Are you tired of your kids grazing on snacks all day long? Healthy eating is an essential part of your child’s diet, but establishing structure and setting boundaries will lead to happy parents and healthy kids.
There are many benefits to having a scheduled snack-time each day. We’ll teach you how to schedule it into their day to help keep your kids full and healthy without spoiling mealtime.
Benefits of Scheduling Snack Time
Unstructured snacking can lead to overeating or poor nutrition, power struggles at mealtime, and even picky eating habits. If any of that sounds familiar to you, don’t worry, it’s not too late to fix it, and while resistance is inevitable, your kids will learn to adapt.
- Kids Thrive from Consistency: To children, consistency means they know what to expect, which helps them feel more secure. When you are consistent with routine snacks and mealtimes, they will learn over time, and better predict when they will eat next. Your kids will push your buttons and try to get snacks at different times, but as long as you stand your ground, they’ll learn.
- It Gives You Time to Preplan Healthy Snacks: Scheduling in snack-time allows you to prepare healthy options. Get your kids involved if they enjoy being in the kitchen with you. Engaging them in making snacks will, in turn, teach them to want healthy snacks and eventually prepare them themselves.
- Helps Fill Nutritional Gaps: If your kids eat a lot of grilled cheese and peanut butter and jelly sandwiches, providing healthy snacks will help fill those nutritional gaps. Whether it’s a cheese stick or sliced fruit, tailor the snack idea to what they don’t usually eat at mealtime.
- Puts and End to Mealtime Power Struggles: Dinner time shouldn’t feel like a battle between you and your child. In a perfect world, they’ll come to the table hungry and ready to enjoy your meal in its entirety. But, we know that’s just not the case. However, scheduling in snack time will help eliminate some of those struggles, especially when meals and snacks are spaced out appropriately.
What Does a Schedule Look Like?
Young children have small stomachs, which means they need more opportunities to eat each day, which is another reason to schedule it in. Snacks should be about two to three hours after the last meal.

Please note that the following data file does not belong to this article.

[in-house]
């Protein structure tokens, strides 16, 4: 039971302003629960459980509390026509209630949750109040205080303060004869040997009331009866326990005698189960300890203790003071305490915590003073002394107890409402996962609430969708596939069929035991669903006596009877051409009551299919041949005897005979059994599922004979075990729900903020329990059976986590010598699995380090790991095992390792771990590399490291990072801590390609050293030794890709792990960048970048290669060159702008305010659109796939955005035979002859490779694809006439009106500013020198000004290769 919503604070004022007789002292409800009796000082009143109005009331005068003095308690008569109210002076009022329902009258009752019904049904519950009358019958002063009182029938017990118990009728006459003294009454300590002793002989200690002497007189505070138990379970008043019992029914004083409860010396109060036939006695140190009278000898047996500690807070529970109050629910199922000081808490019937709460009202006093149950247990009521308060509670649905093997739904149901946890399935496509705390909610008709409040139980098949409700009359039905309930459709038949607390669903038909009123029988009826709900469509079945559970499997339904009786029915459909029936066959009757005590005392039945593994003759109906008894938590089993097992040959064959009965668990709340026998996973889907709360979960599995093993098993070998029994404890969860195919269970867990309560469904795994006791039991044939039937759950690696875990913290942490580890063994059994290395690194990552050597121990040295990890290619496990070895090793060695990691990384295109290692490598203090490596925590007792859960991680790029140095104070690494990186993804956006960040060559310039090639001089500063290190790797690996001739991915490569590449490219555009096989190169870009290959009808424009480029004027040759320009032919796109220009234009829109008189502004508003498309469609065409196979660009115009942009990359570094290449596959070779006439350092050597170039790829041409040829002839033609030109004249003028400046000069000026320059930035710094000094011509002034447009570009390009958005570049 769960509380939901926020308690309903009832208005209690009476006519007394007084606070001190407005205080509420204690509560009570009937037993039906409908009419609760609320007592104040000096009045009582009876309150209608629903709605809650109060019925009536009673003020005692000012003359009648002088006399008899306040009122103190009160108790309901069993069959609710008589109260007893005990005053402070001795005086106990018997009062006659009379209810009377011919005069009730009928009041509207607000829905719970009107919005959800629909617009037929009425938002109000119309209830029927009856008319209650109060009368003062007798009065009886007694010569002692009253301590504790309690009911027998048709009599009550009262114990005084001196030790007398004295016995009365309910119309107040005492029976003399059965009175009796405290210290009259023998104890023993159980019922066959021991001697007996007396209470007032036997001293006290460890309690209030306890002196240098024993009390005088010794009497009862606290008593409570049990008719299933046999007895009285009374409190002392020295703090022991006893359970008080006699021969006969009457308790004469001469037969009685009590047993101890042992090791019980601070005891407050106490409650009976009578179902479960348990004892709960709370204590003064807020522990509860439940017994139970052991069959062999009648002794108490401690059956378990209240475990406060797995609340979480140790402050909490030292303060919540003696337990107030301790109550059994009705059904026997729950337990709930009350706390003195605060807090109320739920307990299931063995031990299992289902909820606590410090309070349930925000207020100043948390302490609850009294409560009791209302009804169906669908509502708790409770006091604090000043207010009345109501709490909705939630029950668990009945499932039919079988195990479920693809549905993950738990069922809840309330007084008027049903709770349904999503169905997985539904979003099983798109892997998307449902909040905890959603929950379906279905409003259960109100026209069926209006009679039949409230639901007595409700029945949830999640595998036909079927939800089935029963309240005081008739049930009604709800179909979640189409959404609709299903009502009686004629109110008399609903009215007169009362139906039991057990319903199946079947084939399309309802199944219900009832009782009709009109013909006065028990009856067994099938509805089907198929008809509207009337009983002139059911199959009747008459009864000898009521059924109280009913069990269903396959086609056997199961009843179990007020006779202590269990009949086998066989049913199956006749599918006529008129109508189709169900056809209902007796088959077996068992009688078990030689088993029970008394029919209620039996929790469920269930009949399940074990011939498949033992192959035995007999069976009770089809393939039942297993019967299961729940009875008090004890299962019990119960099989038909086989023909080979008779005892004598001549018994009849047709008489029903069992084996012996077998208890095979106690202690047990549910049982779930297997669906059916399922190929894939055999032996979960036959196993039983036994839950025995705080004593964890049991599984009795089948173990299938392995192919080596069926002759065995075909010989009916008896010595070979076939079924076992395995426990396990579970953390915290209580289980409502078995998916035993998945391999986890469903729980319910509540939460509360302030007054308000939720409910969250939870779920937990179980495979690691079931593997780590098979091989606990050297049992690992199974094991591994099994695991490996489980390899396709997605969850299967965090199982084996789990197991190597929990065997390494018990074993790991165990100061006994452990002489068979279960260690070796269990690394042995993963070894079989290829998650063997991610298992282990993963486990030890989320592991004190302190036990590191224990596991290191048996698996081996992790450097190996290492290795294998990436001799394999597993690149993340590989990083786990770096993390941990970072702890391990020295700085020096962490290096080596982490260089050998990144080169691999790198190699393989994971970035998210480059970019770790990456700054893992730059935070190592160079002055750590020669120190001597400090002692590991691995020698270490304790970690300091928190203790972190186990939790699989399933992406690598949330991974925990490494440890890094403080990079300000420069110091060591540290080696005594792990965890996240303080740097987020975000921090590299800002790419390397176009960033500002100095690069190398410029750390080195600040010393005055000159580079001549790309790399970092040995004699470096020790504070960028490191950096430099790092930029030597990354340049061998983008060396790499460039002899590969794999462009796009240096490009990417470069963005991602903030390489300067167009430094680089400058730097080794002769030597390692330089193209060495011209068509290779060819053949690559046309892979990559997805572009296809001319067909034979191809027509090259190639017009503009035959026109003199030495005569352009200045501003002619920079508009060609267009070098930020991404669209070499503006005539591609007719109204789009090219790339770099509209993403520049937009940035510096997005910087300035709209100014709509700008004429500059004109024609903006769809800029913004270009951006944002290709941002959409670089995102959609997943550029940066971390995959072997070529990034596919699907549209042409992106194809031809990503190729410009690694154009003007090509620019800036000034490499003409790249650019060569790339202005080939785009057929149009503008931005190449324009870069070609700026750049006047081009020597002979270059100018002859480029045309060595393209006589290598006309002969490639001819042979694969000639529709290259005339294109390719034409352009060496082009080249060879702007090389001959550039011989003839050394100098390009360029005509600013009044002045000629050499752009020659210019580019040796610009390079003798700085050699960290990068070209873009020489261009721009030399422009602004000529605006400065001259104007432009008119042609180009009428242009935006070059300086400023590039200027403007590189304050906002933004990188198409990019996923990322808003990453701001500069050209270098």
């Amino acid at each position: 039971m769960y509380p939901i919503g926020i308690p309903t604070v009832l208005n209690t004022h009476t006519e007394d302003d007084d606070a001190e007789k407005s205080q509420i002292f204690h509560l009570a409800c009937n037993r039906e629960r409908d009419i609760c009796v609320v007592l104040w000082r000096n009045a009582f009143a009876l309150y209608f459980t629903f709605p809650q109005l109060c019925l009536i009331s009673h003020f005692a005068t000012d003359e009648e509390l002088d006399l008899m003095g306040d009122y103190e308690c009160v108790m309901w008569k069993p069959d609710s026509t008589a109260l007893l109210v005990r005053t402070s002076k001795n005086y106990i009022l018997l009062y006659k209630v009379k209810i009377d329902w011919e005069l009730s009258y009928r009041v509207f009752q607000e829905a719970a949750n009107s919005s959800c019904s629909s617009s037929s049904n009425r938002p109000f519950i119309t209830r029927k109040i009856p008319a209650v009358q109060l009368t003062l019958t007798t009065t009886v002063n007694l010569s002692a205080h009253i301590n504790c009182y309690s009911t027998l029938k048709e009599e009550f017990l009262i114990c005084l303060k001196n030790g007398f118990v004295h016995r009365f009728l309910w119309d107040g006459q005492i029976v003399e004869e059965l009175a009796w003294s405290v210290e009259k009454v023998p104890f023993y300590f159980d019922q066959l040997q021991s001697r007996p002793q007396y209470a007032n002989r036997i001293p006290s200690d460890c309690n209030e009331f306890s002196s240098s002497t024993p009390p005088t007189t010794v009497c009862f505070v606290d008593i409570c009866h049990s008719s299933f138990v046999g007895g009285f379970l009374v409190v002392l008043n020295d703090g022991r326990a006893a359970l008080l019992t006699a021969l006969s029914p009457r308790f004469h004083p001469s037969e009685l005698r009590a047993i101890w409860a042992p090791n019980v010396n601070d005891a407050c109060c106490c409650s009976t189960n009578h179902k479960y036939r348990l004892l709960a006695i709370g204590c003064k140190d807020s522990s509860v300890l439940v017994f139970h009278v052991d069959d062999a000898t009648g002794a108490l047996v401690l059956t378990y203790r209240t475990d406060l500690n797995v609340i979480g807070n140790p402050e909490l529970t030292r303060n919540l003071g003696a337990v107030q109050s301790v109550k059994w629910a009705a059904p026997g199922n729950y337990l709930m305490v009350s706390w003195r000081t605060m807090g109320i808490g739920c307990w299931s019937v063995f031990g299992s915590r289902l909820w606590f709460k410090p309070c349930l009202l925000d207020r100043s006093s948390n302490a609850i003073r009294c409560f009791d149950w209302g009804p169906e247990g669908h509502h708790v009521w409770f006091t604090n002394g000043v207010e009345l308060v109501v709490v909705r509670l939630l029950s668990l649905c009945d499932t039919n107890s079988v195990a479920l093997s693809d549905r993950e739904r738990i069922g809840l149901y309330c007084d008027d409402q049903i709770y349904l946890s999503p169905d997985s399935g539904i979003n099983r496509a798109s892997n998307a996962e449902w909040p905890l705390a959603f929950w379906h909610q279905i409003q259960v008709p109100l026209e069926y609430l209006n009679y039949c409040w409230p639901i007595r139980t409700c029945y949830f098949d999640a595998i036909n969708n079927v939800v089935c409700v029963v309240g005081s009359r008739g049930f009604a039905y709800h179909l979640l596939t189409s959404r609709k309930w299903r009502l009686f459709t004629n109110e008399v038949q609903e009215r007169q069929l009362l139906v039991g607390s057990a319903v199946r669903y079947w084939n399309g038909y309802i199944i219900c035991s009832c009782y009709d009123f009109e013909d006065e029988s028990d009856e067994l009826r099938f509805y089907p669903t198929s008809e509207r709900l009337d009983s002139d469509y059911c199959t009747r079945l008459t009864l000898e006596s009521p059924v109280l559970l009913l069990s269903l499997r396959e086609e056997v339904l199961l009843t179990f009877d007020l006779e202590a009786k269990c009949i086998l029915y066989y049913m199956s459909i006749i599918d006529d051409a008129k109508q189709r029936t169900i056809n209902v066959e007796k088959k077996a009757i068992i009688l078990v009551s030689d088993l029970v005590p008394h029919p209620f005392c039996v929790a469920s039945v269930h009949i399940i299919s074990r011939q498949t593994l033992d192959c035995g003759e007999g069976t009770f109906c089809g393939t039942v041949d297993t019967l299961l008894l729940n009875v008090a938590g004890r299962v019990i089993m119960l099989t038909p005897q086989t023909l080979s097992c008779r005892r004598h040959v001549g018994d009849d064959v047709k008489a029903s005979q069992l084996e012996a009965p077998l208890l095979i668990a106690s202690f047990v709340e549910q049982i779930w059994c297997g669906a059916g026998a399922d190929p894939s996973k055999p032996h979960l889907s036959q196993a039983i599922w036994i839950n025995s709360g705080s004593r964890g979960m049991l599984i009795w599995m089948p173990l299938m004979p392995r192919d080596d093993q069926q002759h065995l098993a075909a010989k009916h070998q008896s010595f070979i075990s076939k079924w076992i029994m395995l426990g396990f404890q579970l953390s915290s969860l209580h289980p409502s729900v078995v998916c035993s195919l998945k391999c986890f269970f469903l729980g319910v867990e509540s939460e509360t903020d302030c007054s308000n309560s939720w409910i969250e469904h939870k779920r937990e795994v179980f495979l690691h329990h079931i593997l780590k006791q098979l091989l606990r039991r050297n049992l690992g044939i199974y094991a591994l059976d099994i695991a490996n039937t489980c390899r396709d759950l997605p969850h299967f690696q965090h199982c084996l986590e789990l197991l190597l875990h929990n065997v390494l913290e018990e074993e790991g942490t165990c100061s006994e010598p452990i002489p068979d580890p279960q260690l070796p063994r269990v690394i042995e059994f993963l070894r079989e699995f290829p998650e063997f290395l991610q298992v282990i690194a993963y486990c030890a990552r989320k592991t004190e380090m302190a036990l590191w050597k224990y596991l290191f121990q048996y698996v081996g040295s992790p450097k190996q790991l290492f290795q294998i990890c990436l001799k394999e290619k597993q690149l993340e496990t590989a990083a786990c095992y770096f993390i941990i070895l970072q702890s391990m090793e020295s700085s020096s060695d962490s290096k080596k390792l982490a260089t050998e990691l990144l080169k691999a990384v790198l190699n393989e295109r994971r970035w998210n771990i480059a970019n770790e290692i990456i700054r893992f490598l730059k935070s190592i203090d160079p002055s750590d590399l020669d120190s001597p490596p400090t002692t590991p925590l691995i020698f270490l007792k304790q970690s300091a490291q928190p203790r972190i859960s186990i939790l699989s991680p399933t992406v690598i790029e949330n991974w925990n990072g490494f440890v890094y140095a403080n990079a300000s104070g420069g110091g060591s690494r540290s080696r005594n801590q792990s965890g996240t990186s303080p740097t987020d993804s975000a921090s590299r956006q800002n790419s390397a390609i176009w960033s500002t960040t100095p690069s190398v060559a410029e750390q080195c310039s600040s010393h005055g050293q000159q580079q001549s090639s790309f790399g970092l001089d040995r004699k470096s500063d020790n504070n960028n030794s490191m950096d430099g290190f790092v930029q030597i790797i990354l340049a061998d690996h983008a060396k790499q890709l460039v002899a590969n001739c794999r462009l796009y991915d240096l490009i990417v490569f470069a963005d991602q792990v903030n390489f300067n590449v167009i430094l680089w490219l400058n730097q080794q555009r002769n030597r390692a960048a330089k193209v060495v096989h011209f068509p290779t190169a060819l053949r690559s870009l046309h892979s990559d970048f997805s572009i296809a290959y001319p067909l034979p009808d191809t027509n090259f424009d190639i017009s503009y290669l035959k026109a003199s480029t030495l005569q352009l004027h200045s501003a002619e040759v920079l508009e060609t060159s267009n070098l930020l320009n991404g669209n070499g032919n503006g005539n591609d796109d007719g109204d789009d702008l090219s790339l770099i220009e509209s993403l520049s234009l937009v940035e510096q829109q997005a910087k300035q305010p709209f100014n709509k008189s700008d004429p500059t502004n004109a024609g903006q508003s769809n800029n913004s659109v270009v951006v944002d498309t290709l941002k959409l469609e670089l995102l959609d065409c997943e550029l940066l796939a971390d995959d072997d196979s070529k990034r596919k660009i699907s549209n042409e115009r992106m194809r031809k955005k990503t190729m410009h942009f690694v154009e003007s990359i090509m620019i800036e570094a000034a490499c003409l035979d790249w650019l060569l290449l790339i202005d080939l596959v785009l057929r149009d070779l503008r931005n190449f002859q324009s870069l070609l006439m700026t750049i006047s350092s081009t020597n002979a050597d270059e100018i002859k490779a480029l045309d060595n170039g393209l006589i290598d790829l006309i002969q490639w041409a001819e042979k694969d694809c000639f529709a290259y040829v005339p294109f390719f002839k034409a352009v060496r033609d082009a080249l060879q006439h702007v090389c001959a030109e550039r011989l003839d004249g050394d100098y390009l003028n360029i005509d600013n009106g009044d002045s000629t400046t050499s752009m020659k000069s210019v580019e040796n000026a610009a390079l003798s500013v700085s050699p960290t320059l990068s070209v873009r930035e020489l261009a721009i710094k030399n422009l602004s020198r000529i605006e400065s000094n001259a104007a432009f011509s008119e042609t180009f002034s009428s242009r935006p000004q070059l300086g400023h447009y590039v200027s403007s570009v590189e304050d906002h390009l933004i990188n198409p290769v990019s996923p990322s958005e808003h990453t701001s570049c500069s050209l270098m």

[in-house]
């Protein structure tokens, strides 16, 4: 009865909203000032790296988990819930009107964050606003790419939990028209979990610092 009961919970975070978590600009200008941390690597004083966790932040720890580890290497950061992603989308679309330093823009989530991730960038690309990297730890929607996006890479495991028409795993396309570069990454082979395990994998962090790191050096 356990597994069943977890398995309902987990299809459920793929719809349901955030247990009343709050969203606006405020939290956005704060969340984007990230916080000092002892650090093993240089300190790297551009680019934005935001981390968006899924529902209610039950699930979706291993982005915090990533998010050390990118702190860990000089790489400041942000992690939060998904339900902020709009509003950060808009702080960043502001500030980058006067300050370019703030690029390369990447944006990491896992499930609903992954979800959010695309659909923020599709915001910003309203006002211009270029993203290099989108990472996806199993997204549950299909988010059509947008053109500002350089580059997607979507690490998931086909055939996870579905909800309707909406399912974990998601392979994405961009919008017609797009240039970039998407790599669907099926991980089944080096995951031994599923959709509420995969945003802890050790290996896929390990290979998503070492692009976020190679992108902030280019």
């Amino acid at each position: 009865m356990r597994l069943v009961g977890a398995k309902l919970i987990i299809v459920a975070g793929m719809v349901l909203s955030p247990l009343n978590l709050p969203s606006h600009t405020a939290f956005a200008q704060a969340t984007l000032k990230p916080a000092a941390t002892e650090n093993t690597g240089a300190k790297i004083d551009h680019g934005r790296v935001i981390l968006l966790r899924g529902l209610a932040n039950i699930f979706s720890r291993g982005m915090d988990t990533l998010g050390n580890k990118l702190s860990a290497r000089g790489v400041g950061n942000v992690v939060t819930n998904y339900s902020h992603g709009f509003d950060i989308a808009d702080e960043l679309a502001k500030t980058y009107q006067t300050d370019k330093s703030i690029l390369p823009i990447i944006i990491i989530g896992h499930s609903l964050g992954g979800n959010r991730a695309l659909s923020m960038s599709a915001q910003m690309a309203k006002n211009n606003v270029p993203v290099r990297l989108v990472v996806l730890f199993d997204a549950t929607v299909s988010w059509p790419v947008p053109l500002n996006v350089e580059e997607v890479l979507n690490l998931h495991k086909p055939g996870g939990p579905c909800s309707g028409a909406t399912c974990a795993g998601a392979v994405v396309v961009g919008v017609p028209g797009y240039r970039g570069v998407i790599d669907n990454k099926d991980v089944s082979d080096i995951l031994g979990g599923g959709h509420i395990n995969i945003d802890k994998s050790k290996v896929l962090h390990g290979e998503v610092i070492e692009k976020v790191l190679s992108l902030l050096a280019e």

Give your child a snack twice a day, one after breakfast and one after lunch. A healthy nighttime snack can also be offered if your child had an early dinner.
Buy and Prepare Healthy Options
Get your child involved in choosing healthy foods that you can purchase and prepare as options to eat throughout the week. If you only have healthy choices in your home, then that is what your child will have access to. If you are stuck on snack ideas, here’s a quick list:
- Sliced fruits
- Sliced veggies
- Cottage cheese
- Cheese stick
- Granola bar
- Cheese and crackers
- Natural fruit leather
- Hard-boiled egg
- Apple sauce
- Hummus and pita bread
- Fruit cups (packed in water)
Always offer two healthy options that way they feel like they are making the decision even though ultimately you are. It’s good for your child’s self-esteem and helps with their decision-making skills too.
Give Them Fun Snacks, Too
The more your children eat healthy foods, the more they will crave and ask for them. So, if you accomplish that over time, you should pat yourself on the back. However, it’s also good to offer “fun” snacks at times as well.
Every so often, surprise your child with a fun dessert after dinner, or offer something out of the ordinary. Don’t confuse this with rewarding your child with food, as that can lead to unhealthy eating habits over time.
If there is a fun occasion or you are celebrating something or someone, then it’s the perfect time to allow your child to enjoy these exciting snacks. They’ll eventually link these types of foods to these occasions rather than eat them all the time.
Kids are so resilient, and learn to adapt to changes in routine. If your child asks for a snack during a non-snack time, simply tell them when snack-time is, and the kitchen will open back up again soon. Use distraction and offer them an activity to do in the meantime. If anything, be consistent and be patient, time will come.